Today I started teaching at St. Francis College for Women, in Hyderabad, Andhra Pradesh, India. So far my return to Hyderabad has been very nice. The friends I’ve kept in touch with have been kind and helpful.
I’m excited to be here. The sound-scape is amazing and, as I remembered, the palette of India is a non-stop parade of color and light.
The rain has been a bit of a surprise. While it was a pleasant relief for us compared to the heat on our arrival in New Delhi, I imagine that my Hyderabadi friends have had just about enough of the grey and wet days that are the monsoon. As I write this, the near constant drizzle that has been here since our arrival has turned into a real downpour. Given that a major mode of transport for most is a motorbike, I can see how after a couple of months, this might be a bit of a drag. Already two friends and a real estate agent have decided that the rain was enough to cancel meetings.
I had felt that I was familiar with this city from my last trip. It felt as if I had been all over the place here, and that I would be returning to something at least vaguely familiar. However, I am seeing how that feeling is more a product of pleasant memory than an accounting of actuality. I have barely scratched the surface of this sprawling small city of India (ok, it’s the 4th largest, 6.8 million, says Wikipedia). What’s more, everything I thought I knew has been replaced or added to with something bigger. There are moments of recognition, of course. Mostly they are from the video I shot while I was here last. Overall though, Hyderabad is an exploding city in an emergent economy, and I am a tiny, early career Fulbright Fellow, at a Catholic Women’s College, 8166.57 miles from home. Again. I need a motorbike. I need to regain and immediately add to the paltry language skills I had before I left last time.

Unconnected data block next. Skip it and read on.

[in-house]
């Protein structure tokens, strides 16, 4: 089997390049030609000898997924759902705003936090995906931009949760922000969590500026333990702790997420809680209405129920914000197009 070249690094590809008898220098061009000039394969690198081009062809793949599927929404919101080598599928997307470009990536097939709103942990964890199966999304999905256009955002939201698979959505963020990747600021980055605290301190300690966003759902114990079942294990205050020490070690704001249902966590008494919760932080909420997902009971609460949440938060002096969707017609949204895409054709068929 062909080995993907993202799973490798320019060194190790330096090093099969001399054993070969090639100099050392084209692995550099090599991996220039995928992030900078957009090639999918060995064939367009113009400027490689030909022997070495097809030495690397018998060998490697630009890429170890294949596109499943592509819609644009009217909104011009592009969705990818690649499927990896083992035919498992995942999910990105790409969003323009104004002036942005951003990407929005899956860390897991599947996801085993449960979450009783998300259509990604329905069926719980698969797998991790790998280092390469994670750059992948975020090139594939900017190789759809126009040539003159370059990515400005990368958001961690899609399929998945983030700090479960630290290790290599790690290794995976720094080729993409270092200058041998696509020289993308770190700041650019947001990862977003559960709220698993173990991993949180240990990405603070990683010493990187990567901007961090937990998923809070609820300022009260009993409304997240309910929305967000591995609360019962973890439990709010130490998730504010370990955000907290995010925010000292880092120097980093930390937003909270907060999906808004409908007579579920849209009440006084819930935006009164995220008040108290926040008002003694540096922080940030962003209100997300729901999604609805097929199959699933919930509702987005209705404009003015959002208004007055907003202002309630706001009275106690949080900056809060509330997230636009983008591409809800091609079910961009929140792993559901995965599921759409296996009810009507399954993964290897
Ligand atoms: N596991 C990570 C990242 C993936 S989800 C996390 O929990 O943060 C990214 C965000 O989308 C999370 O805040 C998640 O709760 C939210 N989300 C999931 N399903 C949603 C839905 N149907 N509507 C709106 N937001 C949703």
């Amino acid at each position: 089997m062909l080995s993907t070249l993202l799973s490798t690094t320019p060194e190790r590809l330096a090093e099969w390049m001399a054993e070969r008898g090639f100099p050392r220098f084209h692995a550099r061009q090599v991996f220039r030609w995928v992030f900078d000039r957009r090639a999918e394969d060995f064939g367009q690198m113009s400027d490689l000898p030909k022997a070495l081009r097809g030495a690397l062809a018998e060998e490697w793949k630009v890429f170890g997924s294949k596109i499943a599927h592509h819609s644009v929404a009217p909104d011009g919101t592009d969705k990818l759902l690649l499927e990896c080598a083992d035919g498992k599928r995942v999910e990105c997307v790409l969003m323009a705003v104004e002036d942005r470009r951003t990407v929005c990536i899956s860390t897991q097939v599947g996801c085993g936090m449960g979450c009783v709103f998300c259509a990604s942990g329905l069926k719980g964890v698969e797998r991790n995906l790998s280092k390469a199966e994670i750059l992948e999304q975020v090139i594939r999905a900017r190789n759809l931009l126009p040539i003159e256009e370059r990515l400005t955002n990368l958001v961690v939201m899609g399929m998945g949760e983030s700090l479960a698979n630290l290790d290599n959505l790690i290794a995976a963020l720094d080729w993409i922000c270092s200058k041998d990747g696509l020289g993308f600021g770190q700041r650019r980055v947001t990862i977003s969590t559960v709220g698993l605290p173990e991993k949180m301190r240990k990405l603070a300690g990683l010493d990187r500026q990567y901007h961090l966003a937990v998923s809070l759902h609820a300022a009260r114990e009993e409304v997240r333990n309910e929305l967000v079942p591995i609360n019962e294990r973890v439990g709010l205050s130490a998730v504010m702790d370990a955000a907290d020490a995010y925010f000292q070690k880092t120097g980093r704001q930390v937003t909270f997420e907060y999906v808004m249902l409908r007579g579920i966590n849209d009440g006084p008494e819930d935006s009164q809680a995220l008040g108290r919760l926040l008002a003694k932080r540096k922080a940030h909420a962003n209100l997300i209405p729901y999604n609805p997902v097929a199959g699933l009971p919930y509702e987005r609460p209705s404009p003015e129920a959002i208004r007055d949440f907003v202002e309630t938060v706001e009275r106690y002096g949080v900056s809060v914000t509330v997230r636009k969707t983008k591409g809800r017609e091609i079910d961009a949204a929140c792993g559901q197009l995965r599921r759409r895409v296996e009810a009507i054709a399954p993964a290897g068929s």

I am encouraged by my peers at St. Francis, and by the students there. There is a strange synchronicity at work, although I don’t yet want to call it out. I am also encouraged by my students as well. Hopefully that encouragement will carry me through my current culture shock. I am once again struck by the differences in the approach to space and time- two things one would think are universal in human experience, and yet can be so different across the two cultures. Hyderabad, mapped by Google, with reviews pinned to various locations and GPS coordinates, is not a Cartesian coordinate society. Official position here is always relative to oneself, or a known landmark. That is how navigation is both accomplished and related. “Beside Lifestyle Building Lane,” or “near nectar gardens,” are real addresses, real coordinates, in the Hyderabadi system. As before, after 6 means 8:30, or perhaps not at all, although lately I’ve been surprised by a couple moments of extreme punctuality or even early arrivals. Change, of course, is the only constant; albeit in the case of Hyderabad, this trip, and myself in India, change might better be described as an exponent.
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